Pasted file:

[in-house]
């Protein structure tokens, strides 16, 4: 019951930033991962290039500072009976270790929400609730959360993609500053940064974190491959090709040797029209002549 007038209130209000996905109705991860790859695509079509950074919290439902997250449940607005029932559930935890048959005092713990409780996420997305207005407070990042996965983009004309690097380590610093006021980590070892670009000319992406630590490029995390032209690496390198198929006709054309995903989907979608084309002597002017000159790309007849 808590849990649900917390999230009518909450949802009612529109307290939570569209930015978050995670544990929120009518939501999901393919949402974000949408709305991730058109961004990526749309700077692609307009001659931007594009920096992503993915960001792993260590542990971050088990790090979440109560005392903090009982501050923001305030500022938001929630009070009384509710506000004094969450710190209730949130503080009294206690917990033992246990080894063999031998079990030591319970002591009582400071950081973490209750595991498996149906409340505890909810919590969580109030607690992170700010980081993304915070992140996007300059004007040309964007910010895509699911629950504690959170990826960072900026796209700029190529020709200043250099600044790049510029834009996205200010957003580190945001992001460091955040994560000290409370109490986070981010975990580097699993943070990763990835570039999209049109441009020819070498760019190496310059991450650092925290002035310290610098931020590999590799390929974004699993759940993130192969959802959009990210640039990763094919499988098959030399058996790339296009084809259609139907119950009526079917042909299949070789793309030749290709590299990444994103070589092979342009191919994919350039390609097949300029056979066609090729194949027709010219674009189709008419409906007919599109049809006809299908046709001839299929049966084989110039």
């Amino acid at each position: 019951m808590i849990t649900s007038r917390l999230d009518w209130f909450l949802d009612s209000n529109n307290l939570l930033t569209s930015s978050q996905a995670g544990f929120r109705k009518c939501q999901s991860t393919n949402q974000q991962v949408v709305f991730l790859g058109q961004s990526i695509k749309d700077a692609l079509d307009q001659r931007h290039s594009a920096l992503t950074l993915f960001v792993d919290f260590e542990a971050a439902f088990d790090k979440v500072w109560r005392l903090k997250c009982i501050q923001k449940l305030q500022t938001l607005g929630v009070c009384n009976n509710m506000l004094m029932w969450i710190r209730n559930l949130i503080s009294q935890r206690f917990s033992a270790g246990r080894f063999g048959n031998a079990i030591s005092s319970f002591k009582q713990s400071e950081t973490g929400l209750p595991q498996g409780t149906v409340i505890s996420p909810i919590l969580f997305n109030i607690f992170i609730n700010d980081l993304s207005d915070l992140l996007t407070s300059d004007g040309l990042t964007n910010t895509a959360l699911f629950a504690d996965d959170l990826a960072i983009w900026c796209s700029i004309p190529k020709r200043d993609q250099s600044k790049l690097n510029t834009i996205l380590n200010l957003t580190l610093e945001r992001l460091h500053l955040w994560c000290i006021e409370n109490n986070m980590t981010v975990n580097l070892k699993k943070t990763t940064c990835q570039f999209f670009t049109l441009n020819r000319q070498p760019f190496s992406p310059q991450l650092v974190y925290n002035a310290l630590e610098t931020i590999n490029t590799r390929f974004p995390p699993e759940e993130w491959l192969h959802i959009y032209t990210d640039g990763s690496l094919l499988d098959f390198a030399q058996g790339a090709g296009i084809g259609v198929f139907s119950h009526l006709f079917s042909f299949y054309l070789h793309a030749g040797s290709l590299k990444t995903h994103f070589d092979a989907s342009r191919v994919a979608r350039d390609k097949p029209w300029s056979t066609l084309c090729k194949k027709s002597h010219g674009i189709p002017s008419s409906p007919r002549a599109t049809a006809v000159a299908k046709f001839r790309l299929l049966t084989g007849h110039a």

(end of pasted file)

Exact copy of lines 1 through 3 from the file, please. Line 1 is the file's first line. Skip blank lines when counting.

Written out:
[in-house]
């Protein structure tokens, strides 16, 4: 019951930033991962290039500072009976270790929400609730959360993609500053940064974190491959090709040797029209002549 007038209130209000996905109705991860790859695509079509950074919290439902997250449940607005029932559930935890048959005092713990409780996420997305207005407070990042996965983009004309690097380590610093006021980590070892670009000319992406630590490029995390032209690496390198198929006709054309995903989907979608084309002597002017000159790309007849 808590849990649900917390999230009518909450949802009612529109307290939570569209930015978050995670544990929120009518939501999901393919949402974000949408709305991730058109961004990526749309700077692609307009001659931007594009920096992503993915960001792993260590542990971050088990790090979440109560005392903090009982501050923001305030500022938001929630009070009384509710506000004094969450710190209730949130503080009294206690917990033992246990080894063999031998079990030591319970002591009582400071950081973490209750595991498996149906409340505890909810919590969580109030607690992170700010980081993304915070992140996007300059004007040309964007910010895509699911629950504690959170990826960072900026796209700029190529020709200043250099600044790049510029834009996205200010957003580190945001992001460091955040994560000290409370109490986070981010975990580097699993943070990763990835570039999209049109441009020819070498760019190496310059991450650092925290002035310290610098931020590999590799390929974004699993759940993130192969959802959009990210640039990763094919499988098959030399058996790339296009084809259609139907119950009526079917042909299949070789793309030749290709590299990444994103070589092979342009191919994919350039390609097949300029056979066609090729194949027709010219674009189709008419409906007919599109049809006809299908046709001839299929049966084989110039």
């Amino acid at each position: 019951m808590i849990t649900s007038r917390l999230d009518w209130f909450l949802d009612s209000n529109n307290l939570l930033t569209s930015s978050q996905a995670g544990f929120r109705k009518c939501q999901s991860t393919n949402q974000q991962v949408v709305f991730l790859g058109q961004s990526i695509k749309d700077a692609l079509d307009q001659r931007h290039s594009a920096l992503t950074l993915f960001v792993d919290f260590e542990a971050a439902f088990d790090k979440v500072w109560r005392l903090k997250c009982i501050q923001k449940l305030q500022t938001l607005g929630v009070c009384n009976n509710m506000l004094m029932w969450i710190r209730n559930l949130i503080s009294q935890r206690f917990s033992a270790g246990r080894f063999g048959n031998a079990i030591s005092s319970f002591k009582q713990s400071e950081t973490g929400l209750p595991q498996g409780t149906v409340i505890s996420p909810i919590l969580f997305n109030i607690f992170i609730n700010d980081l993304s207005d915070l992140l996007t407070s300059d004007g040309l990042t964007n910010t895509a959360l699911f629950a504690d996965d959170l990826a960072i983009w900026c796209s700029i004309p190529k020709r200043d993609q250099s600044k790049l690097n510029t834009i996205l380590n200010l957003t580190l610093e945001r992001l460091h500053l955040w994560c000290i006021e409370n109490n986070m980590t981010v975990n580097l070892k699993k943070t990763t940064c990835q570039f999209f670009t049109l441009n020819r000319q070498p760019f190496s992406p310059q991450l650092v974190y925290n002035a310290l630590e610098t931020i590999n490029t590799r390929f974004p995390p699993e759940e993130w491959l192969h959802i959009y032209t990210d640039g990763s690496l094919l499988d098959f390198a030399q058996g790339a090709g296009i084809g259609v198929f139907s119950h009526l006709f079917s042909f299949y054309l070789h793309a030749g040797s290709l590299k990444t995903h994103f070589d092979a989907s342009r191919v994919a979608r350039d390609k097949p029209w300029s056979t066609l084309c090729k194949k027709s002597h010219g674009i189709p002017s008419s409906p007919r002549a599109t049809a006809v000159a299908k046709f001839r790309l299929l049966t084989g007849h110039a």